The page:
Therefore traditional scholars argued for their European ideal, and Afro-centrics argued for their Nubian ideal while the truth lay squarely in the middle. As a recent documentary called, Cleopatra: Portrait of a Killer recently disclosed, Cleopatra was by modern standards bi-racial! And yet, despite all of their historical experts, film makers will continue propagating the notion that she was a fair skinned woman, living along the Nile in a region where temperatures are among the hottest on earth. The directors of this film are almost assuredly not bigots but they are perhaps bending to the pressure our society still places on artists to reflect myopic standards of beauty. They are also probably still operating under the belief that many in fashion and film still have, that people of color are simply less of a draw at the box office. Numerous magazines and fashion designers shun models of color on their covers and runways because they operate under the belief that consumers don’t buy images they don’t relate to. This is of course industry-speak for black models and black leads don’t move magazines or movies. Yet these industry leaders ignore the fact that one of Vogue’s best selling issue of all time, was an issue highlighting black female beauty. They ignore the fact that we live in the era of Oprah and Obama. Perhaps we have moved beyond the point that people only watch or relate to images that remind them physically of themselves.

 We were so convinced of this that we started a whole magazine around this idea. We’ve learned to identify with each other in ways that transcend race. This is the whole basis of Worthy Magazine. All of this makes the choice of Jolie all the more insulting. It is not only historical revisionism, for the purpose of asserting a purely racial lens for beauty, but it presupposes that society is still locked in those old racial paradigms. Halle Berry would have made an ideal selection. Or Zoe Saldana, Zoe Kravitz, or Alicia Keys. Hell, they could have chosen Rudy for the Cosby Show. Let’s all just hope that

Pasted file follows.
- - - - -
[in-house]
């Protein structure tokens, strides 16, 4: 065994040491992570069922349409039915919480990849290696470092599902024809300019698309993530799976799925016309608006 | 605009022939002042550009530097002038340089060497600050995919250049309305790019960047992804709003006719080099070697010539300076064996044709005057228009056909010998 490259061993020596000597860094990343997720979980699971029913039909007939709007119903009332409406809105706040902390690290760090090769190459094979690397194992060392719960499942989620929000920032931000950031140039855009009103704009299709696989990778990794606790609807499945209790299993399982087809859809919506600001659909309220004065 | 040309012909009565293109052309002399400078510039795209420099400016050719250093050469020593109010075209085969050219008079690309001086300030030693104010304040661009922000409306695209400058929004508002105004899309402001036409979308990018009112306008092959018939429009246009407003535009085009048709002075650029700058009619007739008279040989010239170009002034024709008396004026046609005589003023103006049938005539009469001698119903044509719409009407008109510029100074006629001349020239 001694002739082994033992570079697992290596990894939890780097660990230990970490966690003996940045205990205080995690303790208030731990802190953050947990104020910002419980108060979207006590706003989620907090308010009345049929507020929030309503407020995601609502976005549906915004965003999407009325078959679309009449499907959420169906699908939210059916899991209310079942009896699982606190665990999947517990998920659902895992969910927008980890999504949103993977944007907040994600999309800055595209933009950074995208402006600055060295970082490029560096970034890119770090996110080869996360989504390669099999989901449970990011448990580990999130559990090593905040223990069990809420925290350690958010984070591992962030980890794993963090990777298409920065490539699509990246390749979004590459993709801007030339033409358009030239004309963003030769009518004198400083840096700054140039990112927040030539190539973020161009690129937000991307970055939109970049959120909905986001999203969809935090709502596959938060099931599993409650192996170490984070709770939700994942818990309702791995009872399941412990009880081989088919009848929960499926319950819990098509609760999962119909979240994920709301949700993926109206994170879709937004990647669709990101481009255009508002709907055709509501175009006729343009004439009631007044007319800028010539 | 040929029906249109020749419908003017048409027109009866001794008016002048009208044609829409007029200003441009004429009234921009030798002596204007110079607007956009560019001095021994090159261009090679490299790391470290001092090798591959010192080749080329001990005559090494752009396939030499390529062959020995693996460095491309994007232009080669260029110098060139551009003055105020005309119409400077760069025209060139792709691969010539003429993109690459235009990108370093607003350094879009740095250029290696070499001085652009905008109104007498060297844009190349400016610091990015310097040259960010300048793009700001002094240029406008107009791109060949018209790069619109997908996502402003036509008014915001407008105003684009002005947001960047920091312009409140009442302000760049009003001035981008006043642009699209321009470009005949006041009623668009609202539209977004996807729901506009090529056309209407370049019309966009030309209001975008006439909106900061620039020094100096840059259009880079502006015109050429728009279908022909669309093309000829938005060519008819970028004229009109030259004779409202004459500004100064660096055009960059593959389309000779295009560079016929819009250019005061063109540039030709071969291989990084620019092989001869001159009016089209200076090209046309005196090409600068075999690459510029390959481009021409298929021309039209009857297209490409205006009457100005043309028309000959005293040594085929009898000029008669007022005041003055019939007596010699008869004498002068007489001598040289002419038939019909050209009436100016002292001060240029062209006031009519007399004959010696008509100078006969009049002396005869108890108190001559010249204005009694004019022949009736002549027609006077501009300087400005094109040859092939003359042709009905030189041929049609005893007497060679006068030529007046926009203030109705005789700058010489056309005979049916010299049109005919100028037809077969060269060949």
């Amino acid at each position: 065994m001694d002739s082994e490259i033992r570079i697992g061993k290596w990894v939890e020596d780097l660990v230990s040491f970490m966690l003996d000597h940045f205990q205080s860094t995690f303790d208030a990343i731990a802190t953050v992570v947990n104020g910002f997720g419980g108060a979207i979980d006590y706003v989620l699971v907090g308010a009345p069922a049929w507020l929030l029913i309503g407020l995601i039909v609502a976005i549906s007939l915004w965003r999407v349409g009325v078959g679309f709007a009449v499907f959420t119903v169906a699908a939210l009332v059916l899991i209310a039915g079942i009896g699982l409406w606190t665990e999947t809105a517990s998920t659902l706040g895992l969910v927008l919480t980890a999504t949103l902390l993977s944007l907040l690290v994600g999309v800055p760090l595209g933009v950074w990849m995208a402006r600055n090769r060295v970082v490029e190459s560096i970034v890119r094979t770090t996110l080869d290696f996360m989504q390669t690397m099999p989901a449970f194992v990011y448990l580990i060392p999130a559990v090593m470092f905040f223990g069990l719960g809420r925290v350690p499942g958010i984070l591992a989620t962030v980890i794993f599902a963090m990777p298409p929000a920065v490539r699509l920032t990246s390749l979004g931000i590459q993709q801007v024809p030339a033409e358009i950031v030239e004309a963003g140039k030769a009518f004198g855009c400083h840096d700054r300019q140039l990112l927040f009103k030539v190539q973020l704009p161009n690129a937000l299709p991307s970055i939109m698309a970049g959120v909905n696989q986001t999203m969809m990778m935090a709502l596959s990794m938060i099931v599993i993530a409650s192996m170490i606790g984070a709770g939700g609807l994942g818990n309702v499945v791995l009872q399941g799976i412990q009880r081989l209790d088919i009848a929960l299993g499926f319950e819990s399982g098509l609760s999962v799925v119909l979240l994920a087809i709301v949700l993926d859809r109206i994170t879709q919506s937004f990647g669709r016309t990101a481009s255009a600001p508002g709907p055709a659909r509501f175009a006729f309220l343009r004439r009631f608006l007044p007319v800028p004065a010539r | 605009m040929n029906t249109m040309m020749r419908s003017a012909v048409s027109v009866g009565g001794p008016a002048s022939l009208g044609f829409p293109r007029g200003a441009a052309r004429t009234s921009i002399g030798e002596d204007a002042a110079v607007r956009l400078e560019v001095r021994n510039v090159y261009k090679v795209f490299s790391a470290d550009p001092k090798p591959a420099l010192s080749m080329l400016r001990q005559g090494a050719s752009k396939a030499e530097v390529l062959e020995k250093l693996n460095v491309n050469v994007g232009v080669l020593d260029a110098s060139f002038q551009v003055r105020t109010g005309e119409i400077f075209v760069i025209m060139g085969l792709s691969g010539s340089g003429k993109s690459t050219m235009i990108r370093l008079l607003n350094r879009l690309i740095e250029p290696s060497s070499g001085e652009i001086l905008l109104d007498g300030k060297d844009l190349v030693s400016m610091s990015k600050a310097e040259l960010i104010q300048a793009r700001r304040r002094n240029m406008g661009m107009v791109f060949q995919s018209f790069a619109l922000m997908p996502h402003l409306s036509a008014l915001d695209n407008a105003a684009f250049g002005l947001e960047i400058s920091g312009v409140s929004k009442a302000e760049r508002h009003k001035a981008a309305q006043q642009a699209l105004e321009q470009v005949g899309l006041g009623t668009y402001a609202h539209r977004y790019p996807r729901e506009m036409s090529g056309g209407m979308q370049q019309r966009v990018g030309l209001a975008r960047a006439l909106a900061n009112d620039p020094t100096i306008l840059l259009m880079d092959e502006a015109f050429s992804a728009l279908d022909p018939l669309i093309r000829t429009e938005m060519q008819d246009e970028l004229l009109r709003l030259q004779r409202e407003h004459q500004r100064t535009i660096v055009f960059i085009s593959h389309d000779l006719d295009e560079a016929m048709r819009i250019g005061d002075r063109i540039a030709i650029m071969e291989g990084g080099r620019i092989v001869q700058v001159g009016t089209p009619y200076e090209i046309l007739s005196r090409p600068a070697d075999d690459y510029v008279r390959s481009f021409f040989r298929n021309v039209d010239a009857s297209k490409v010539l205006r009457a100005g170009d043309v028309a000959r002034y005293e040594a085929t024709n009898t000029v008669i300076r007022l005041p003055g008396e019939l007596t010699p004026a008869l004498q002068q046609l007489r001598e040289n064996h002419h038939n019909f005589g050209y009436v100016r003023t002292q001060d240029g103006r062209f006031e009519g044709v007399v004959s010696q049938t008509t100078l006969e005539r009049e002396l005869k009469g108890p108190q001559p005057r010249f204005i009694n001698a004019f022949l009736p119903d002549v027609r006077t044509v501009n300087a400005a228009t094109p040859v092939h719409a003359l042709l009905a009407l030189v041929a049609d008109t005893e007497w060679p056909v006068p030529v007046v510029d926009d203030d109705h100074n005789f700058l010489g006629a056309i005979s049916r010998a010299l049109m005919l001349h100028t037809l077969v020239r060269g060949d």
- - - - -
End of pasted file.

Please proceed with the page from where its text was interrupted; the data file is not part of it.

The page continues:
Hollywood finally catches up to the audience they claim to be catering to.

Here are few women that came to mind when I thought of Cleopatra. The list include women who are either African American or mixed with a few different ethnicities.

While I am sure that Angelina Jolie will do an amazing job in the role, I think the issue is that we need to give young girls a wider spectrum of beauty to identify with and choosing the same type of a woman to play a historical role over and over again, is damaging to the youth that we are trying to convince is unique and beautiful. Bottom line, women should be able to identify with the women on big screens and sticking to the traditional archytpe is part of the reason so many young girls of all ethnicities struggle with self-esteem. 

Who would you have play Cleopatra?

2 thoughts on “Cleopatra Hollywood Controversy

  1. Gaaah. Zoe. Zoe. ZOE. Or Rosario would be good. I have actually never seen any of the films where there has been a Cleopatra character, but I do agree traditionally films will inaccurately cast that role.

    Honestly, do the depictions in film really regulate the way young girls and women see themselves?

    I think it has to do with the changing times. Maybe now this is true, but I don't feel like the same idea fully applies to my generation. We had a decent amount of images of a multicultural, urban U.S.A. in the 90s. I found myself identifying through personality/circumstance and hardly wondered about color or culture. However, that could just be my experience.

    Well written. I enjoyed.